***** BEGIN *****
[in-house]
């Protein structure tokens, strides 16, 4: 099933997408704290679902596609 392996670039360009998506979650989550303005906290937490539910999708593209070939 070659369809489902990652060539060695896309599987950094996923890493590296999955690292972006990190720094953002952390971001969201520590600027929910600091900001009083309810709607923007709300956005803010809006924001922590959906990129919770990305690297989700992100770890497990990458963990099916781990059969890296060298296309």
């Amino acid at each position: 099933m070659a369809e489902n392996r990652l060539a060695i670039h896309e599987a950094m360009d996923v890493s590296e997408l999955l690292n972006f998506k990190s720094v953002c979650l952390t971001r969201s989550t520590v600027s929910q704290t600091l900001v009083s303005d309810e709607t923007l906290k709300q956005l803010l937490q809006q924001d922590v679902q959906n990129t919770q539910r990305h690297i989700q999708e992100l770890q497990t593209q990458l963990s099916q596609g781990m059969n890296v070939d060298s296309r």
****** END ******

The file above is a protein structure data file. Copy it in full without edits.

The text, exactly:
[in-house]
């Protein structure tokens, strides 16, 4: 099933997408704290679902596609 392996670039360009998506979650989550303005906290937490539910999708593209070939 070659369809489902990652060539060695896309599987950094996923890493590296999955690292972006990190720094953002952390971001969201520590600027929910600091900001009083309810709607923007709300956005803010809006924001922590959906990129919770990305690297989700992100770890497990990458963990099916781990059969890296060298296309």
């Amino acid at each position: 099933m070659a369809e489902n392996r990652l060539a060695i670039h896309e599987a950094m360009d996923v890493s590296e997408l999955l690292n972006f998506k990190s720094v953002c979650l952390t971001r969201s989550t520590v600027s929910q704290t600091l900001v009083s303005d309810e709607t923007l906290k709300q956005l803010l937490q809006q924001d922590v679902q959906n990129t919770q539910r990305h690297i989700q999708e992100l770890q497990t593209q990458l963990s099916q596609g781990m059969n890296v070939d060298s296309r």